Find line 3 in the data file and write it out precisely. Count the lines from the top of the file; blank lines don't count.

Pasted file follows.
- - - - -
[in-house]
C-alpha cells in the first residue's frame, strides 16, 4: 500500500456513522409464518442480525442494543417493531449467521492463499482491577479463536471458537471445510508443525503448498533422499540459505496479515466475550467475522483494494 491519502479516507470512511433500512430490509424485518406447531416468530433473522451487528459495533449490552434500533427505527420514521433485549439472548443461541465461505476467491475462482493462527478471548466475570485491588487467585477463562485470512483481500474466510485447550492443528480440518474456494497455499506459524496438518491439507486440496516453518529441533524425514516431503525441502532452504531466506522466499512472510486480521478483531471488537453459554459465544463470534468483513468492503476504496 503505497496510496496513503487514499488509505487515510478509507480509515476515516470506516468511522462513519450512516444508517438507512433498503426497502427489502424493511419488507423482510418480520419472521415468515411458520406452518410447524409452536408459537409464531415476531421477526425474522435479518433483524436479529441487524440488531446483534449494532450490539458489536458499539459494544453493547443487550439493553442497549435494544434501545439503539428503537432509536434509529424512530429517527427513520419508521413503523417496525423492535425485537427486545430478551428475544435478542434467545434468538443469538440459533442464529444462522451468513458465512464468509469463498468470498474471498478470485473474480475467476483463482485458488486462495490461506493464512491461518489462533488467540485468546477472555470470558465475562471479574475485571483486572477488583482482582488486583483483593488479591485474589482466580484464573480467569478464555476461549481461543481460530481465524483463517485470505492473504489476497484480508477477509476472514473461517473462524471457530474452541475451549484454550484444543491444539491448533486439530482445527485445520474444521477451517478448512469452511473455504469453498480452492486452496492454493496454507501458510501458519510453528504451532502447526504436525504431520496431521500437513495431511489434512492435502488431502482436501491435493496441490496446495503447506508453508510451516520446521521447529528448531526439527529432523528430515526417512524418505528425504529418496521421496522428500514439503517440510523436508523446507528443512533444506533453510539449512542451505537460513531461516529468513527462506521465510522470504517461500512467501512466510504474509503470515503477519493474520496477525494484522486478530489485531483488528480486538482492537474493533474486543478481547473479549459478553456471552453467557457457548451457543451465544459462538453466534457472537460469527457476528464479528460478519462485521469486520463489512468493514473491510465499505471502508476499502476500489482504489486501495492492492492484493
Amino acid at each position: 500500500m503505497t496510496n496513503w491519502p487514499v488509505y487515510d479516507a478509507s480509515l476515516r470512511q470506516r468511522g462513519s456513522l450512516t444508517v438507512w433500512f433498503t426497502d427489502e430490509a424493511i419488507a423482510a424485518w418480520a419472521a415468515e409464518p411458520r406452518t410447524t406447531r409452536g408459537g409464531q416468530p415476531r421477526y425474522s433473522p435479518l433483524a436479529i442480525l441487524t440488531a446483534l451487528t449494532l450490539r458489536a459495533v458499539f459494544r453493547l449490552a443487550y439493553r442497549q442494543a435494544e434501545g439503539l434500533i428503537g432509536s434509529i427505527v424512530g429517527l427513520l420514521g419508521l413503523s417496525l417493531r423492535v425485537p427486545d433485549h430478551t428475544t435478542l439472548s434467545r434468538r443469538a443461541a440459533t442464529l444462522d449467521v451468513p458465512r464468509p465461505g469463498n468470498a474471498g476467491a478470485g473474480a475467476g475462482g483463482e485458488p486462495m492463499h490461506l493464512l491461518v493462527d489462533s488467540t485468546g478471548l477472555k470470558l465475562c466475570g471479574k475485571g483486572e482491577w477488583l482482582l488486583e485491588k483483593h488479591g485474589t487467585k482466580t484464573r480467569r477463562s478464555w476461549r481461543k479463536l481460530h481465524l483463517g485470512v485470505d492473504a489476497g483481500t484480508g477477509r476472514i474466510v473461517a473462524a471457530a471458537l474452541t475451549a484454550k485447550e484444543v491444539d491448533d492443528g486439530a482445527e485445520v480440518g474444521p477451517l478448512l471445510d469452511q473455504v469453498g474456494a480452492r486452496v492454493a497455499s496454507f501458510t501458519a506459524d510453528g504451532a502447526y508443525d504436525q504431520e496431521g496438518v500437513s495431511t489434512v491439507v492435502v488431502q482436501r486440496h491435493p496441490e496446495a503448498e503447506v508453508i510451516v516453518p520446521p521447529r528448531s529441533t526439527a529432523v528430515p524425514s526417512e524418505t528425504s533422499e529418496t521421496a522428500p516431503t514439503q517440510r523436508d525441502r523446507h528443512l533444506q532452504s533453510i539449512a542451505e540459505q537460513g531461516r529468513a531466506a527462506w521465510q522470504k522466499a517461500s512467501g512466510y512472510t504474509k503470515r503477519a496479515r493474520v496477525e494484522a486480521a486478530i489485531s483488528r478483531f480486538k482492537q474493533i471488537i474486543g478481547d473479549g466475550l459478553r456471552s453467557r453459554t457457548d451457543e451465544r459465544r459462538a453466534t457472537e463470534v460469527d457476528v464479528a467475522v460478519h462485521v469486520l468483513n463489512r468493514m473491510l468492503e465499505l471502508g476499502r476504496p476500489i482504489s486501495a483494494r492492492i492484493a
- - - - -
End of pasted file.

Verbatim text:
Amino acid at each position: 500500500m503505497t496510496n496513503w491519502p487514499v488509505y487515510d479516507a478509507s480509515l476515516r470512511q470506516r468511522g462513519s456513522l450512516t444508517v438507512w433500512f433498503t426497502d427489502e430490509a424493511i419488507a423482510a424485518w418480520a419472521a415468515e409464518p411458520r406452518t410447524t406447531r409452536g408459537g409464531q416468530p415476531r421477526y425474522s433473522p435479518l433483524a436479529i442480525l441487524t440488531a446483534l451487528t449494532l450490539r458489536a459495533v458499539f459494544r453493547l449490552a443487550y439493553r442497549q442494543a435494544e434501545g439503539l434500533i428503537g432509536s434509529i427505527v424512530g429517527l427513520l420514521g419508521l413503523s417496525l417493531r423492535v425485537p427486545d433485549h430478551t428475544t435478542l439472548s434467545r434468538r443469538a443461541a440459533t442464529l444462522d449467521v451468513p458465512r464468509p465461505g469463498n468470498a474471498g476467491a478470485g473474480a475467476g475462482g483463482e485458488p486462495m492463499h490461506l493464512l491461518v493462527d489462533s488467540t485468546g478471548l477472555k470470558l465475562c466475570g471479574k475485571g483486572e482491577w477488583l482482582l488486583e485491588k483483593h488479591g485474589t487467585k482466580t484464573r480467569r477463562s478464555w476461549r481461543k479463536l481460530h481465524l483463517g485470512v485470505d492473504a489476497g483481500t484480508g477477509r476472514i474466510v473461517a473462524a471457530a471458537l474452541t475451549a484454550k485447550e484444543v491444539d491448533d492443528g486439530a482445527e485445520v480440518g474444521p477451517l478448512l471445510d469452511q473455504v469453498g474456494a480452492r486452496v492454493a497455499s496454507f501458510t501458519a506459524d510453528g504451532a502447526y508443525d504436525q504431520e496431521g496438518v500437513s495431511t489434512v491439507v492435502v488431502q482436501r486440496h491435493p496441490e496446495a503448498e503447506v508453508i510451516v516453518p520446521p521447529r528448531s529441533t526439527a529432523v528430515p524425514s526417512e524418505t528425504s533422499e529418496t521421496a522428500p516431503t514439503q517440510r523436508d525441502r523446507h528443512l533444506q532452504s533453510i539449512a542451505e540459505q537460513g531461516r529468513a531466506a527462506w521465510q522470504k522466499a517461500s512467501g512466510y512472510t504474509k503470515r503477519a496479515r493474520v496477525e494484522a486480521a486478530i489485531s483488528r478483531f480486538k482492537q474493533i471488537i474486543g478481547d473479549g466475550l459478553r456471552s453467557r453459554t457457548d451457543e451465544r459465544r459462538a453466534t457472537e463470534v460469527d457476528v464479528a467475522v460478519h462485521v469486520l468483513n463489512r468493514m473491510l468492503e465499505l471502508g476499502r476504496p476500489i482504489s486501495a483494494r492492492i492484493a